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Yes - Drama CD (album) cover

DRAMA

Yes

 

Symphonic Prog

3.74 | 1138 ratings

From Progarchives.com, the ultimate progressive rock music website

ghost_of_morphy
Prog Reviewer
3 stars Actually, I logged on to PA today to review Chris Squire's Fish Out Of Water. That's going to have to take a back seat though, as I read Evandro Martini's review of Drama on the front page, and I found that I have something to say about this album.

First, a little historical perspective. If you can remember back to when this was released, you will remember two things notable about it. The first was the shock of having the Buggles replacing Jon and Rick. Mr. Martini's review gives a good perspective about how Yes fans received this. They were dissappointed and felt it was a poor mix, but they still hoped against hope for the best. There was a lot of fear that the Buggles would have Yes churining out pop like "Video Killed The Radio Star." Oddly enough, when this was realized on 90125, Yes fans were far more accepting of it.

The other thing you should remember is that songs from this album received significant airplay. Yes was finally getting something besides Roundabout played on stations that weren't album oriented. This album did not break out like 90125, but it did lay the groundwork.

Nowadays, Yes fans give Drama more credibility as a Yes album, after suffering through the YesWest years and things like Union and OYE.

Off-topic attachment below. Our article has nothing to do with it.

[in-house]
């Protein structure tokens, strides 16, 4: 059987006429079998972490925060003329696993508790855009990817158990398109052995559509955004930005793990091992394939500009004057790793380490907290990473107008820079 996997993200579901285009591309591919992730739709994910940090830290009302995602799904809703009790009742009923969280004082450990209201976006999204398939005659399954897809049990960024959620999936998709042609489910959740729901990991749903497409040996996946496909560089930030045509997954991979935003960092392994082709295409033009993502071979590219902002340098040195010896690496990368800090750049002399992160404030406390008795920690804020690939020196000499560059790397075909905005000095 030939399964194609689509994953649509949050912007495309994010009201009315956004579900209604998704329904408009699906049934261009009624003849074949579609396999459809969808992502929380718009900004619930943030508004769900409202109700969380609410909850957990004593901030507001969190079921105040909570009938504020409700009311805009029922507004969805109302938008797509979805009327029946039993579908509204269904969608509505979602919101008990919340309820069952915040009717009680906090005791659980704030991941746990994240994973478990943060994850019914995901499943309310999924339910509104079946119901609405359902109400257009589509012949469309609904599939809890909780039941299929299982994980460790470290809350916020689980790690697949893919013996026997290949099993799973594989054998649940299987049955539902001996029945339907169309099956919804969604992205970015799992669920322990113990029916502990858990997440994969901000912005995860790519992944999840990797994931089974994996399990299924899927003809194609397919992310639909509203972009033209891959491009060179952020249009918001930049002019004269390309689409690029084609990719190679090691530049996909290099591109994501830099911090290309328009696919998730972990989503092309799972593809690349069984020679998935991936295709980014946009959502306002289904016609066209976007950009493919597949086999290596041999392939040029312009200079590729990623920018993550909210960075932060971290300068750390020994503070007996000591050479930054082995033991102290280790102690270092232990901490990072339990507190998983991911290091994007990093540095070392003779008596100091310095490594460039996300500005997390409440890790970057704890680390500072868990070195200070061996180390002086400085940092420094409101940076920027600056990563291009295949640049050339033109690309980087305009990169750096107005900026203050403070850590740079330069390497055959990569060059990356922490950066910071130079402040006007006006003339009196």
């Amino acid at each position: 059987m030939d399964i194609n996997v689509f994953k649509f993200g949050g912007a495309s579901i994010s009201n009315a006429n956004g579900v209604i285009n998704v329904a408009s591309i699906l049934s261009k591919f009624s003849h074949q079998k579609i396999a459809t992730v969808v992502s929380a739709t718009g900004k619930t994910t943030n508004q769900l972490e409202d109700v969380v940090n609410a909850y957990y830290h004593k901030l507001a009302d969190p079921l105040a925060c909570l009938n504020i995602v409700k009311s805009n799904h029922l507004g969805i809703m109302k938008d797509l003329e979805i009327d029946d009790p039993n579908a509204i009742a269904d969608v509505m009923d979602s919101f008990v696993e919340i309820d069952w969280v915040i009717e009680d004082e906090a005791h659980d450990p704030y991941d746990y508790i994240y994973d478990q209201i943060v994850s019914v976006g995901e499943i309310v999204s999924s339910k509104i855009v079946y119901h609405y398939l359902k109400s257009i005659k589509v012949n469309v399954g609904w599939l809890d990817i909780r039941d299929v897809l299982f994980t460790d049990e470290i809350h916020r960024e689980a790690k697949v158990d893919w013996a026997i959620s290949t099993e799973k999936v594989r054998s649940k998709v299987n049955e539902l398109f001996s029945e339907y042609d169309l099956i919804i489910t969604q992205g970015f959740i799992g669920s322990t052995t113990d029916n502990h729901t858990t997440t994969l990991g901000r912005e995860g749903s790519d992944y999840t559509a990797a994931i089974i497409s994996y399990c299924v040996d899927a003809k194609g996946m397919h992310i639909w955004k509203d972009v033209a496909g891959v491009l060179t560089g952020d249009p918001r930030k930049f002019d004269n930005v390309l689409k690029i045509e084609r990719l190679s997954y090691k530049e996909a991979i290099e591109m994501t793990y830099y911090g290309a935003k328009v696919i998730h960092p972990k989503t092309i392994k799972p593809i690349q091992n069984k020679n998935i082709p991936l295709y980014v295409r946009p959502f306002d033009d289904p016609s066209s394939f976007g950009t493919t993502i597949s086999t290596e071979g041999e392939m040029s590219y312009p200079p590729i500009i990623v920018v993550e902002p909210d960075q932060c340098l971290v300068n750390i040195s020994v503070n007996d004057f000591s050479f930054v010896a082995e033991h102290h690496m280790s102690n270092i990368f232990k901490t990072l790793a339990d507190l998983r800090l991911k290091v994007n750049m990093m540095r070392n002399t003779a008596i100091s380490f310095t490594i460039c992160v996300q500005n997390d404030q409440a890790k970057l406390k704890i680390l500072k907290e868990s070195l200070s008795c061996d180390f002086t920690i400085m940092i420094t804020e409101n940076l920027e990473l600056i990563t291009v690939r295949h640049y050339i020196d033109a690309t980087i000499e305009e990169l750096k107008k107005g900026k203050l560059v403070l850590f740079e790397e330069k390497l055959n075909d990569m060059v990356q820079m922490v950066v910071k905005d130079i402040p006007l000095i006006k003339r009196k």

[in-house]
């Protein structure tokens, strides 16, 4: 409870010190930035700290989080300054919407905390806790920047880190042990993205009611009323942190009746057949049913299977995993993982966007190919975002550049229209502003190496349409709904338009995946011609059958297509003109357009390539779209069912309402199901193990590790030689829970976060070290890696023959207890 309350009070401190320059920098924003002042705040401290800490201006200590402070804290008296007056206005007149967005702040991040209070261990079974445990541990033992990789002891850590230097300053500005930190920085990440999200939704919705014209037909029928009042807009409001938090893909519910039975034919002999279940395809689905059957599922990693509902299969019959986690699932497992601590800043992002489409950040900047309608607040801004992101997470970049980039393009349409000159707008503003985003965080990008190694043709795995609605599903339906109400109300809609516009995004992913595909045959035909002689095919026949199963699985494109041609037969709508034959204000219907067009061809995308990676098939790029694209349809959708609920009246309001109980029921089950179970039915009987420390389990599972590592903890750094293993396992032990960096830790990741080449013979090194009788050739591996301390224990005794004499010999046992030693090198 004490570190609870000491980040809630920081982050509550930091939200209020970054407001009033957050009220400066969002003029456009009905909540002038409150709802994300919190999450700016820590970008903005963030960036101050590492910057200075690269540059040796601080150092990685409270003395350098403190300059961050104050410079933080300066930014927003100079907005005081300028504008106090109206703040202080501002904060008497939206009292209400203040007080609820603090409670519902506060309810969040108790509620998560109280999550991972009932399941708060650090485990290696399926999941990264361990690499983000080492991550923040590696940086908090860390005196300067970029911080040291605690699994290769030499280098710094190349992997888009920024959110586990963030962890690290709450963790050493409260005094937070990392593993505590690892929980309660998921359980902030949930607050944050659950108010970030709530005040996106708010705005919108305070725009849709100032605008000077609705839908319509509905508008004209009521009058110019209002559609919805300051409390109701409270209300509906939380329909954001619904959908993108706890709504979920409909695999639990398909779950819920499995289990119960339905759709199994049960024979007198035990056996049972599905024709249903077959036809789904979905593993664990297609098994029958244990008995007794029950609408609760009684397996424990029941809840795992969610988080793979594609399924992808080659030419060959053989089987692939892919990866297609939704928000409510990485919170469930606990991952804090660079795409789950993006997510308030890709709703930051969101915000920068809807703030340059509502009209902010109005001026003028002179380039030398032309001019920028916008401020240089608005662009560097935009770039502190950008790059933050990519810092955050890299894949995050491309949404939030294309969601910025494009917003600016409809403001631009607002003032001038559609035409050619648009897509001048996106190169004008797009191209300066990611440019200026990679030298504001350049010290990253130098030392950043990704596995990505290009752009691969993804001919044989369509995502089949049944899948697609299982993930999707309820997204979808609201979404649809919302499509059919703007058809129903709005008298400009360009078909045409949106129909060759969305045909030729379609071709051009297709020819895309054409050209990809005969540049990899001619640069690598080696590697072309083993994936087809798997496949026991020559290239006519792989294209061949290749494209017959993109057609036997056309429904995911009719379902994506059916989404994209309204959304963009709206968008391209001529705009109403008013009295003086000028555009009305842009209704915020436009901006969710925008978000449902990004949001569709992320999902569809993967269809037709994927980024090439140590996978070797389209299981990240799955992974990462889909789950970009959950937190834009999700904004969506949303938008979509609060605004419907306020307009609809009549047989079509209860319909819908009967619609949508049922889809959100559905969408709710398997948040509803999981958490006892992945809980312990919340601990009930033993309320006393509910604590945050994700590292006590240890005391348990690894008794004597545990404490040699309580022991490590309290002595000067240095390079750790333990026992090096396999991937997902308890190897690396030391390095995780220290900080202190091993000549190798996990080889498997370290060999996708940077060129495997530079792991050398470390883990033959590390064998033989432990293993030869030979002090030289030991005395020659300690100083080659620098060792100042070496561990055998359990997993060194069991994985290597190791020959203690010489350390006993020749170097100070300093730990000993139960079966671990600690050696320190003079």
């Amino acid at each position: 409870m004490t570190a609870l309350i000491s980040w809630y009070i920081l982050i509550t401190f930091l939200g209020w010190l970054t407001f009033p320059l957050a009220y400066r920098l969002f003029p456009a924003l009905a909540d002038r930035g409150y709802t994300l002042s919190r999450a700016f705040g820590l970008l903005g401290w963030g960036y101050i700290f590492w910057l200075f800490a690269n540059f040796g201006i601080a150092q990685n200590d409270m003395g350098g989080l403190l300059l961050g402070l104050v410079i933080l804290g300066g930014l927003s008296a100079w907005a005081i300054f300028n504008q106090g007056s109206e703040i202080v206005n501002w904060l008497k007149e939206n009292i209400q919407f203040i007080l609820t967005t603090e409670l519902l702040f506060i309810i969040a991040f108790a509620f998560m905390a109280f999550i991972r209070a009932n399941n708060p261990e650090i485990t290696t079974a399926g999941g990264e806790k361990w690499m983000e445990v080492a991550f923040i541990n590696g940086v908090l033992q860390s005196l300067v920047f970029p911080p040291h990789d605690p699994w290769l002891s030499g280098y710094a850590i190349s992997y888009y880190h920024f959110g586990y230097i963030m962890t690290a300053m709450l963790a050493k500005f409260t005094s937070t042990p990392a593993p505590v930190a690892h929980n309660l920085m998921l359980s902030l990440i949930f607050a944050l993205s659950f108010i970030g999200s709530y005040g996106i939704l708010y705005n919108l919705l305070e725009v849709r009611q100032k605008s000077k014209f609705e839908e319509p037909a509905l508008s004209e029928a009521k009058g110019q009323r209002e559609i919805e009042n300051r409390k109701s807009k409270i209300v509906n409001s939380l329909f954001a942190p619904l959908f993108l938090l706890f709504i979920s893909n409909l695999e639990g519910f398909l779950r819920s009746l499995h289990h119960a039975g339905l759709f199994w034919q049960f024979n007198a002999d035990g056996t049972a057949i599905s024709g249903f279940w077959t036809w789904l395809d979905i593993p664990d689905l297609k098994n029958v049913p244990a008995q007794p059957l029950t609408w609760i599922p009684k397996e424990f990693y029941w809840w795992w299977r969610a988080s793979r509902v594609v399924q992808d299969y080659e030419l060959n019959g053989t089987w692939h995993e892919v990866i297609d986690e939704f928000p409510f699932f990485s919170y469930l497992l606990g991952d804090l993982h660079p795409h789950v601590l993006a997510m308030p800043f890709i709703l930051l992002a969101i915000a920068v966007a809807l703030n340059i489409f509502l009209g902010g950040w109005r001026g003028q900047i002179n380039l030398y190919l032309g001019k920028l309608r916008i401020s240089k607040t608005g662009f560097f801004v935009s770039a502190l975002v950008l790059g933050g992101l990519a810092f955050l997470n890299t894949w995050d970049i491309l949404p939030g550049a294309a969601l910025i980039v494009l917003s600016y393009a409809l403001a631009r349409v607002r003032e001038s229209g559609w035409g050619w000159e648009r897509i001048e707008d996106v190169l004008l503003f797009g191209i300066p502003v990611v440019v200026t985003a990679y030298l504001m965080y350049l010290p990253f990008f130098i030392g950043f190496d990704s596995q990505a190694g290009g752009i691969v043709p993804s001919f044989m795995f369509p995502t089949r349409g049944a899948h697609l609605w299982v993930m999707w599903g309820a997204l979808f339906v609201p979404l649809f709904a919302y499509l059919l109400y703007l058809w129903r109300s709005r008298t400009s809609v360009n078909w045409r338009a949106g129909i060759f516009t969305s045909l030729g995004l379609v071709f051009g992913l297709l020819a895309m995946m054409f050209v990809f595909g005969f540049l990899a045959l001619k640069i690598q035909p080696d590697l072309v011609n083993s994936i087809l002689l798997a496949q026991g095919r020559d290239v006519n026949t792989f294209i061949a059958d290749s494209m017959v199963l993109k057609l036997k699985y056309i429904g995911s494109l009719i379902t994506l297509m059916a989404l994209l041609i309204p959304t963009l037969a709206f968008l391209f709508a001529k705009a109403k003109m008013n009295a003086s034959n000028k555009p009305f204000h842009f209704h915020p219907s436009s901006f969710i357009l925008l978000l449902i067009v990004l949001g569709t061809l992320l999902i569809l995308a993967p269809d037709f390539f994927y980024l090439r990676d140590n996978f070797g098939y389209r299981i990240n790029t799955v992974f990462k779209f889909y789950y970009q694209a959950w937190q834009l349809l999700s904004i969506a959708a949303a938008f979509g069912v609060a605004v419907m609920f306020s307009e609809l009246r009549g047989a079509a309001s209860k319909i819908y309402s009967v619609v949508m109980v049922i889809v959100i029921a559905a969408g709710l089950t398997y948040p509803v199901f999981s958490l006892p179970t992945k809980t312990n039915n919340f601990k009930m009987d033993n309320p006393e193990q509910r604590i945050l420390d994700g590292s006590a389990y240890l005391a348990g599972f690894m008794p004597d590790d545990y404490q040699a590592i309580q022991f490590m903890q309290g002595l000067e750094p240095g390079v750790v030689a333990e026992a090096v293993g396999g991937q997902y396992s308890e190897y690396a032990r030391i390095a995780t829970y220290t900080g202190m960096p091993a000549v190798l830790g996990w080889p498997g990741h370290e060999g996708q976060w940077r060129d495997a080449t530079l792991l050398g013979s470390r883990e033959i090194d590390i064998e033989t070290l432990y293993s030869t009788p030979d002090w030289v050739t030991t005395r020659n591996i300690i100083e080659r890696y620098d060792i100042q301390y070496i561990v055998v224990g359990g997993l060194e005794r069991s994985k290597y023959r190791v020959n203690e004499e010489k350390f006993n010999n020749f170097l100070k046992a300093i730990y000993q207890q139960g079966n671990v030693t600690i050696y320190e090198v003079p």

Machine Messiah: An energetic mini-epic where the Steve, Chris, and Alan show their chops and the high point of the album. This is the old Yes that we know and love cranked up on caffeine. The only weird thing here is the lyrics. I can't imagine Jon ever penning anything like this. This is one of the very few songs that I hope Yes plays live again before they dissolve into history.

White Car: This is Downes' feature piece, a bland, slow tempoed keyboard number. Few fans lament Downes' leaving Yes. This piece shows why.

Does It Happen?: A rocker that shows off some great work by White and Squire. Yes usually gets it wrong when they drop into straightforward arena rock, but here they are just dipping their toes in the water and the song works. Not memorable, but not something you'd skip over, either.

Into The Lens: A Horn song given a Yes workover, which in this case means adding a lot of DRAMA. Another good one, with plenty of nifty riffs by Steve and Chris.

Run Through The Light: The album's low point. I usually skip over this song. It's a song that sounds like it doesn't know what it wants to be and ends up being bland, along the lines of It Can Happen on 90125.

Tempus Fugit: As with the opener, Yes puts on another up tempo performance of technical wizardry. Downes' finest moment is here. You won't mistake him for Wakeman, but you might mistake him for Kaye. The difference between this song and the opener is that the vocals and the lyrics are on par with what you would expect from Yes.

I'll give this one three stars. It's good and you'll be happy you heard it, but it's only a must hear for fans of Yes.

ghost_of_morphy | 3/5 |

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